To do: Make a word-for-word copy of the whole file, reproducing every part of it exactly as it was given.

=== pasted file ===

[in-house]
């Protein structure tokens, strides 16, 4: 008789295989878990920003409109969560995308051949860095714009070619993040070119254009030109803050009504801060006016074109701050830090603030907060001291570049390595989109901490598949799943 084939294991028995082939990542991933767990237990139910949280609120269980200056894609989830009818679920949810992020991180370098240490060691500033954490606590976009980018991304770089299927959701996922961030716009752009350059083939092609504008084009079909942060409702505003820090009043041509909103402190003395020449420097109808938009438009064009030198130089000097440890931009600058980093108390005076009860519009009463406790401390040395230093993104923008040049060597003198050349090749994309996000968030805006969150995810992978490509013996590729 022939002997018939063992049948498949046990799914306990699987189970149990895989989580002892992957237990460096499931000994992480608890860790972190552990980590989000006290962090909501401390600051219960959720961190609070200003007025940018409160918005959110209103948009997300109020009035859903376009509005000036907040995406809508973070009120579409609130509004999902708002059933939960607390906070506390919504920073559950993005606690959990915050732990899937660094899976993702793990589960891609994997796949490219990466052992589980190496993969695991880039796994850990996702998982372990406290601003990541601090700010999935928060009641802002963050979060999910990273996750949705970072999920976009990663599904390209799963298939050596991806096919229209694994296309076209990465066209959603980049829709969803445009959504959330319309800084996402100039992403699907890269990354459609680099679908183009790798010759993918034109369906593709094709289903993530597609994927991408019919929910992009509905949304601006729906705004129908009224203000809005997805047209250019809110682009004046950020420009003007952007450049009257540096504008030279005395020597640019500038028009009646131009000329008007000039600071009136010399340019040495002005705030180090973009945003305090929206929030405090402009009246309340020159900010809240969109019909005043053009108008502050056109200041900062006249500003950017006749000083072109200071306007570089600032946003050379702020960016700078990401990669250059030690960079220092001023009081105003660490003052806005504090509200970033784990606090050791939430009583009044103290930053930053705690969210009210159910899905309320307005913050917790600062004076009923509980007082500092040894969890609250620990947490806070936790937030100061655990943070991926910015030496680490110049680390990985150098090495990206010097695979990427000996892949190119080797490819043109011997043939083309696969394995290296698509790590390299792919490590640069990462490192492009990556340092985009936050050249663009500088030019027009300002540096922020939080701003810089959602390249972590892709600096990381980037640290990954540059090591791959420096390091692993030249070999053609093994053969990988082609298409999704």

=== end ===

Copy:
[in-house]
């Protein structure tokens, strides 16, 4: 008789295989878990920003409109969560995308051949860095714009070619993040070119254009030109803050009504801060006016074109701050830090603030907060001291570049390595989109901490598949799943 084939294991028995082939990542991933767990237990139910949280609120269980200056894609989830009818679920949810992020991180370098240490060691500033954490606590976009980018991304770089299927959701996922961030716009752009350059083939092609504008084009079909942060409702505003820090009043041509909103402190003395020449420097109808938009438009064009030198130089000097440890931009600058980093108390005076009860519009009463406790401390040395230093993104923008040049060597003198050349090749994309996000968030805006969150995810992978490509013996590729 022939002997018939063992049948498949046990799914306990699987189970149990895989989580002892992957237990460096499931000994992480608890860790972190552990980590989000006290962090909501401390600051219960959720961190609070200003007025940018409160918005959110209103948009997300109020009035859903376009509005000036907040995406809508973070009120579409609130509004999902708002059933939960607390906070506390919504920073559950993005606690959990915050732990899937660094899976993702793990589960891609994997796949490219990466052992589980190496993969695991880039796994850990996702998982372990406290601003990541601090700010999935928060009641802002963050979060999910990273996750949705970072999920976009990663599904390209799963298939050596991806096919229209694994296309076209990465066209959603980049829709969803445009959504959330319309800084996402100039992403699907890269990354459609680099679908183009790798010759993918034109369906593709094709289903993530597609994927991408019919929910992009509905949304601006729906705004129908009224203000809005997805047209250019809110682009004046950020420009003007952007450049009257540096504008030279005395020597640019500038028009009646131009000329008007000039600071009136010399340019040495002005705030180090973009945003305090929206929030405090402009009246309340020159900010809240969109019909005043053009108008502050056109200041900062006249500003950017006749000083072109200071306007570089600032946003050379702020960016700078990401990669250059030690960079220092001023009081105003660490003052806005504090509200970033784990606090050791939430009583009044103290930053930053705690969210009210159910899905309320307005913050917790600062004076009923509980007082500092040894969890609250620990947490806070936790937030100061655990943070991926910015030496680490110049680390990985150098090495990206010097695979990427000996892949190119080797490819043109011997043939083309696969394995290296698509790590390299792919490590640069990462490192492009990556340092985009936050050249663009500088030019027009300002540096922020939080701003810089959602390249972590892709600096990381980037640290990954540059090591791959420096390091692993030249070999053609093994053969990988082609298409999704």